January 5, 2015 Last Updated 5:02 pm

Publisher overview: Elsevier Inc. – a frequent, if unimaginative launcher of digital edition apps

With nearly 200 apps inside the Apple App Store and Google Play, Reed Elsevier’s science and medical publishing division is among the most active launchers of digital edition apps

The science and health publisher, Elsevier, a division of Reed Elsevier, has nearly 200 apps inside the Apple App Store. Many of these are stand-alone apps, but many of them are housed inside the Newsstand.

Elsevier’s apps are designed as news apps, the kind of apps one would have expected to see back before the launch of the Newsstand – and, in fact, some of the apps do go back as far as 2010. Elsevier also has launched their apps into Google Play as Android smartphone apps.

JAH-screenshot-600Elsevier’s digital editions are not, for the most part, designed for the general public. One of the newest is Journal of Adolescent Health, a universal Newsstand app.

Reaching a professional audience with vital business and practical information, Elsevier can price its digital products high. A digital subscription to Journal of Adolescent Health, for instance, costs $449.99 for one year, or $38.99 for a single year.

For that kind of money, one might expect that the digital team would put more effort into a specially designed digital edition. But one has to think that Elsevier knows its audience, for their user reviews for their apps are, for the most part, positive.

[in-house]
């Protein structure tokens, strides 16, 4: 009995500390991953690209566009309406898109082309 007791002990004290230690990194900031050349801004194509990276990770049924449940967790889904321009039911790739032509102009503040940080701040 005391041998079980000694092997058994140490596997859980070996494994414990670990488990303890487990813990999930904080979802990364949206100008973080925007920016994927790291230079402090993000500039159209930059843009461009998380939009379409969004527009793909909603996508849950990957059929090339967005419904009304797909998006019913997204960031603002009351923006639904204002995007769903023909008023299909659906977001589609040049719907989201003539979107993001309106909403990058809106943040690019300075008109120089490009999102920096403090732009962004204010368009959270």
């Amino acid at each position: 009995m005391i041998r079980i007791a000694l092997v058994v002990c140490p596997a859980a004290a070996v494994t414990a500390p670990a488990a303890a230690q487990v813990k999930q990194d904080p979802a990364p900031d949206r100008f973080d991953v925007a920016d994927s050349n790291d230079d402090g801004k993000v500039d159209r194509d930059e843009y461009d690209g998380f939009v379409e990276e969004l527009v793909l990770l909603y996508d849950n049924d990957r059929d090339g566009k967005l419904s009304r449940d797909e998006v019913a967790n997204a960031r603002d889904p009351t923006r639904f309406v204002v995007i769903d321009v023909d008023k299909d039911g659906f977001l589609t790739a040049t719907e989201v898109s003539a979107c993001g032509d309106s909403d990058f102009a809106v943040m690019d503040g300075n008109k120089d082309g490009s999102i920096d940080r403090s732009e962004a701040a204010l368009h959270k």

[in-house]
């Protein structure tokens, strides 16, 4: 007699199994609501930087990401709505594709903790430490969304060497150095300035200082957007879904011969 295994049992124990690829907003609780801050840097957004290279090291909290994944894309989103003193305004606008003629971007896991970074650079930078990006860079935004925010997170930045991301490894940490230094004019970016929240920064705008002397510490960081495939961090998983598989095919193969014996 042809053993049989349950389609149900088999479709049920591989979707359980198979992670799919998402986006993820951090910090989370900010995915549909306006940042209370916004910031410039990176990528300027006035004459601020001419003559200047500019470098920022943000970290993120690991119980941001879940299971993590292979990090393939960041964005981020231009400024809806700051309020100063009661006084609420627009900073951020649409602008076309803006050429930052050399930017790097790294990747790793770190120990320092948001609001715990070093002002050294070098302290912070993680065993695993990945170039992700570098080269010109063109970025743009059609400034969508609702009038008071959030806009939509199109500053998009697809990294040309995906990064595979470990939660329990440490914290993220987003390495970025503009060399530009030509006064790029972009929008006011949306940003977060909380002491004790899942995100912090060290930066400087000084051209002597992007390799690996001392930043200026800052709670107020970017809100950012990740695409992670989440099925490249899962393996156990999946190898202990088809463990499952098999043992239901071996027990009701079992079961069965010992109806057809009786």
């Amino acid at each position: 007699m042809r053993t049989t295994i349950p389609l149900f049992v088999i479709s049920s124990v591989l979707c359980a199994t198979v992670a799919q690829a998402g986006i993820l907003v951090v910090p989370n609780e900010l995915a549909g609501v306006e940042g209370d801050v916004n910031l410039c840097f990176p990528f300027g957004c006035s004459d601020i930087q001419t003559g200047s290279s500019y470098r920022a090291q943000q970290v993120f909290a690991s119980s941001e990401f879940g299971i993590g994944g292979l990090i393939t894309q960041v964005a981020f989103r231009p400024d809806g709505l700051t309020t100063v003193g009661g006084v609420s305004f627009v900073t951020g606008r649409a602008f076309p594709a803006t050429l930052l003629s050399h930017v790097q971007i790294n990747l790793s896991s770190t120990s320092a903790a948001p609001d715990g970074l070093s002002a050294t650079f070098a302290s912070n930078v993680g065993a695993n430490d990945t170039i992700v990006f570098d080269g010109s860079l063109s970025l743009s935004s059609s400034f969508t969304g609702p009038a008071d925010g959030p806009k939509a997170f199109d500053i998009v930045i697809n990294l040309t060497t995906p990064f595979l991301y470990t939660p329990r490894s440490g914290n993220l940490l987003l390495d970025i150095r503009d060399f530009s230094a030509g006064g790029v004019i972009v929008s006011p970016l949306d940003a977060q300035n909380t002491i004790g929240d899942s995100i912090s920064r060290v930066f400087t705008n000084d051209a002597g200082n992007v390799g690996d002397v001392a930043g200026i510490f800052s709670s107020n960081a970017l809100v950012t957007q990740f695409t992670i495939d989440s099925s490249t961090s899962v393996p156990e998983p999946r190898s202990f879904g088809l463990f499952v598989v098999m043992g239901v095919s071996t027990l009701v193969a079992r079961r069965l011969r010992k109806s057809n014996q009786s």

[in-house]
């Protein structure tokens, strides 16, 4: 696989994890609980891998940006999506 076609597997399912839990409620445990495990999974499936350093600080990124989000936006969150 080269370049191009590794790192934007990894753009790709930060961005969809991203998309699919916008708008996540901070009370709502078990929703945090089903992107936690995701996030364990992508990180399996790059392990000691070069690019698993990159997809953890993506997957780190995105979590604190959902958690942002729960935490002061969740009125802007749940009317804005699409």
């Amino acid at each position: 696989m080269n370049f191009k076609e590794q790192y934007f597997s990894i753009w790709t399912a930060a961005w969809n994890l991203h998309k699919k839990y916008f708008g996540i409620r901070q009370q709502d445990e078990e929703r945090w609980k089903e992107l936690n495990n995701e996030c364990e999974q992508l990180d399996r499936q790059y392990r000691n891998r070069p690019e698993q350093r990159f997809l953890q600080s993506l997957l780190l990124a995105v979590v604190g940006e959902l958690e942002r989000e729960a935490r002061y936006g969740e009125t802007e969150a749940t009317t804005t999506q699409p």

One of Elevier’s more famous titles, The Lancet, recently launched a new app that moved the app into the Newsstand. The Lancet is a weekly peer-reviewed medical journal, founded in 1823 by an English surgeon, Thomas Wakley. The app houses the group of specialty magazines that use the Lancet name, titles such as The Lancet Neurology and The Lancet Oncology.

The reader can subscribe to nine different titles from the app, priced $99.99 up to $159.99 per year.

Reviews for the older app were bad as readers complained of bugs. Since the update, released in mid-December, there have been no new reader reviews so one doesn’t know if the update not only moved the app but fixed it, as well.

Elsevier has been aggressively launching digital editions, but its lack of imagination with the issues themselves may come back to bite them if readers find one day that a new, digitally native publisher has something more progressive to offer them. The digital publishing platform has distinct advantages over print when it comes to presenting animations, video and other material that may be of interest to medical professionals.

But for loyal readers of The Lancet and other publications, having these titles available as digital editions (current subscribers are allowed to log-in to the app to access their content).

Note: I think the headline is a little rough – ‘unimaginative’ might be the wrong word to use. But the apps are hardly great examples of digital publishing. Nonetheless, the goal here is to get the content to the end users, so by aggressively launching these apps, Elsevier is utilizing digital publishing in an aggressive, if not progressive, manner.

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